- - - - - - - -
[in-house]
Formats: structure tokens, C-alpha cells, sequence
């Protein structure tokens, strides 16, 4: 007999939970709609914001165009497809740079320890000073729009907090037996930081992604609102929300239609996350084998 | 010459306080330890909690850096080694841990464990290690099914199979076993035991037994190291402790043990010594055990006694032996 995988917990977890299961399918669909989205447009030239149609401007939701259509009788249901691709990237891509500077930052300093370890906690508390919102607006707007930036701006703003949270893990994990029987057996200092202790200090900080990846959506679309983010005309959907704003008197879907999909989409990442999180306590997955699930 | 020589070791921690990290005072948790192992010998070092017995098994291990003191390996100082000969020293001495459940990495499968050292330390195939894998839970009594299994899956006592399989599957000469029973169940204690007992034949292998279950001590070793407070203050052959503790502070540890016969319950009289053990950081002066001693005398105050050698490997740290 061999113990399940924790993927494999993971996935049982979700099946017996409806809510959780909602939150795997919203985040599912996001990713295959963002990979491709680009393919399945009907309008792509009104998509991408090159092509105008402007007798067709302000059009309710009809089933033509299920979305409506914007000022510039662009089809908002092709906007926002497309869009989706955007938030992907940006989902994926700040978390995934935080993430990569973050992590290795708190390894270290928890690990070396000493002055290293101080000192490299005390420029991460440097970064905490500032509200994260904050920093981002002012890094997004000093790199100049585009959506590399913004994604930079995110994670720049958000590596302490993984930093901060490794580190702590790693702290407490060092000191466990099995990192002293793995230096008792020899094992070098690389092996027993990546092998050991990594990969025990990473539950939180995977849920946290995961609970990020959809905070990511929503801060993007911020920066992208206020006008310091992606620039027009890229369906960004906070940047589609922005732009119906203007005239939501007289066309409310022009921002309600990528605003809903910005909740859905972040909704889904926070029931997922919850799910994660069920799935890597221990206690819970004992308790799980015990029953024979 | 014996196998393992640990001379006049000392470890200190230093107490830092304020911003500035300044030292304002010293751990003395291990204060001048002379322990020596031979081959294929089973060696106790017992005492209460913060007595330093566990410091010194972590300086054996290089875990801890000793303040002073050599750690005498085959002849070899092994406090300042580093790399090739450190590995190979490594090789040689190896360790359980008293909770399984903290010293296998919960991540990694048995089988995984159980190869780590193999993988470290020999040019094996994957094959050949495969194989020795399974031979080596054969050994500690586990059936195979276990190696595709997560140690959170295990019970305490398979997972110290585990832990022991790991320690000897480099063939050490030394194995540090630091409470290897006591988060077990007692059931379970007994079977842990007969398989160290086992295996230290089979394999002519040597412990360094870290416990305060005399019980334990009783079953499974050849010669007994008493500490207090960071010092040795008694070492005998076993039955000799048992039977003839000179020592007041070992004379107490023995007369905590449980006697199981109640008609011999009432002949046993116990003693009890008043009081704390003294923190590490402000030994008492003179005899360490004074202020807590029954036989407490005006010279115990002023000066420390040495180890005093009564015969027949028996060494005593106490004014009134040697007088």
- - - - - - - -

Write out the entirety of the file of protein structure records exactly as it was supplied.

[in-house]
Formats: structure tokens, C-alpha cells, sequence
């Protein structure tokens, strides 16, 4: 007999939970709609914001165009497809740079320890000073729009907090037996930081992604609102929300239609996350084998 | 010459306080330890909690850096080694841990464990290690099914199979076993035991037994190291402790043990010594055990006694032996 995988917990977890299961399918669909989205447009030239149609401007939701259509009788249901691709990237891509500077930052300093370890906690508390919102607006707007930036701006703003949270893990994990029987057996200092202790200090900080990846959506679309983010005309959907704003008197879907999909989409990442999180306590997955699930 | 020589070791921690990290005072948790192992010998070092017995098994291990003191390996100082000969020293001495459940990495499968050292330390195939894998839970009594299994899956006592399989599957000469029973169940204690007992034949292998279950001590070793407070203050052959503790502070540890016969319950009289053990950081002066001693005398105050050698490997740290 061999113990399940924790993927494999993971996935049982979700099946017996409806809510959780909602939150795997919203985040599912996001990713295959963002990979491709680009393919399945009907309008792509009104998509991408090159092509105008402007007798067709302000059009309710009809089933033509299920979305409506914007000022510039662009089809908002092709906007926002497309869009989706955007938030992907940006989902994926700040978390995934935080993430990569973050992590290795708190390894270290928890690990070396000493002055290293101080000192490299005390420029991460440097970064905490500032509200994260904050920093981002002012890094997004000093790199100049585009959506590399913004994604930079995110994670720049958000590596302490993984930093901060490794580190702590790693702290407490060092000191466990099995990192002293793995230096008792020899094992070098690389092996027993990546092998050991990594990969025990990473539950939180995977849920946290995961609970990020959809905070990511929503801060993007911020920066992208206020006008310091992606620039027009890229369906960004906070940047589609922005732009119906203007005239939501007289066309409310022009921002309600990528605003809903910005909740859905972040909704889904926070029931997922919850799910994660069920799935890597221990206690819970004992308790799980015990029953024979 | 014996196998393992640990001379006049000392470890200190230093107490830092304020911003500035300044030292304002010293751990003395291990204060001048002379322990020596031979081959294929089973060696106790017992005492209460913060007595330093566990410091010194972590300086054996290089875990801890000793303040002073050599750690005498085959002849070899092994406090300042580093790399090739450190590995190979490594090789040689190896360790359980008293909770399984903290010293296998919960991540990694048995089988995984159980190869780590193999993988470290020999040019094996994957094959050949495969194989020795399974031979080596054969050994500690586990059936195979276990190696595709997560140690959170295990019970305490398979997972110290585990832990022991790991320690000897480099063939050490030394194995540090630091409470290897006591988060077990007692059931379970007994079977842990007969398989160290086992295996230290089979394999002519040597412990360094870290416990305060005399019980334990009783079953499974050849010669007994008493500490207090960071010092040795008694070492005998076993039955000799048992039977003839000179020592007041070992004379107490023995007369905590449980006697199981109640008609011999009432002949046993116990003693009890008043009081704390003294923190590490402000030994008492003179005899360490004074202020807590029954036989407490005006010279115990002023000066420390040495180890005093009564015969027949028996060494005593106490004014009134040697007088």